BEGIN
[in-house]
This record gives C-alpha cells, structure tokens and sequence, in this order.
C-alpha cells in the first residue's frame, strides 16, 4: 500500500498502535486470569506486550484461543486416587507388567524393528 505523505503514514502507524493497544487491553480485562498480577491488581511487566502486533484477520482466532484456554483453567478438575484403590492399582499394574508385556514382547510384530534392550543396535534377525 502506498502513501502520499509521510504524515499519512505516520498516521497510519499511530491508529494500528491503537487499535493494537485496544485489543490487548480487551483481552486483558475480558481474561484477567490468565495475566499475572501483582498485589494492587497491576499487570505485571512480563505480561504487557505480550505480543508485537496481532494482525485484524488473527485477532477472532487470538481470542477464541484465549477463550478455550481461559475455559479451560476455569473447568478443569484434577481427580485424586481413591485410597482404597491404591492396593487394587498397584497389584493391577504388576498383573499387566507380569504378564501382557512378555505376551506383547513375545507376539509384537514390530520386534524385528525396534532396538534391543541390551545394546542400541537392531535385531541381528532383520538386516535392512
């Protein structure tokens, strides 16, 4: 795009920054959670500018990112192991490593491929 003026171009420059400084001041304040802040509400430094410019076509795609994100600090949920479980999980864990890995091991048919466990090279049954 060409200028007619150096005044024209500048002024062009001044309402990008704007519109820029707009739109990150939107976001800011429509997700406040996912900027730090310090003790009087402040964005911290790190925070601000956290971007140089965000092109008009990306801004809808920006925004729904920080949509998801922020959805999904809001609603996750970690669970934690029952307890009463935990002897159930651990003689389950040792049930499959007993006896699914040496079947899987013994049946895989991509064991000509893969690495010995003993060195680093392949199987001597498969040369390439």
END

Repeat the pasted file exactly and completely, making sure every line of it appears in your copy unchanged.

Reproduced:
[in-house]
This record gives C-alpha cells, structure tokens and sequence, in this order.
C-alpha cells in the first residue's frame, strides 16, 4: 500500500498502535486470569506486550484461543486416587507388567524393528 505523505503514514502507524493497544487491553480485562498480577491488581511487566502486533484477520482466532484456554483453567478438575484403590492399582499394574508385556514382547510384530534392550543396535534377525 502506498502513501502520499509521510504524515499519512505516520498516521497510519499511530491508529494500528491503537487499535493494537485496544485489543490487548480487551483481552486483558475480558481474561484477567490468565495475566499475572501483582498485589494492587497491576499487570505485571512480563505480561504487557505480550505480543508485537496481532494482525485484524488473527485477532477472532487470538481470542477464541484465549477463550478455550481461559475455559479451560476455569473447568478443569484434577481427580485424586481413591485410597482404597491404591492396593487394587498397584497389584493391577504388576498383573499387566507380569504378564501382557512378555505376551506383547513375545507376539509384537514390530520386534524385528525396534532396538534391543541390551545394546542400541537392531535385531541381528532383520538386516535392512
């Protein structure tokens, strides 16, 4: 795009920054959670500018990112192991490593491929 003026171009420059400084001041304040802040509400430094410019076509795609994100600090949920479980999980864990890995091991048919466990090279049954 060409200028007619150096005044024209500048002024062009001044309402990008704007519109820029707009739109990150939107976001800011429509997700406040996912900027730090310090003790009087402040964005911290790190925070601000956290971007140089965000092109008009990306801004809808920006925004729904920080949509998801922020959805999904809001609603996750970690669970934690029952307890009463935990002897159930651990003689389950040792049930499959007993006896699914040496079947899987013994049946895989991509064991000509893969690495010995003993060195680093392949199987001597498969040369390439």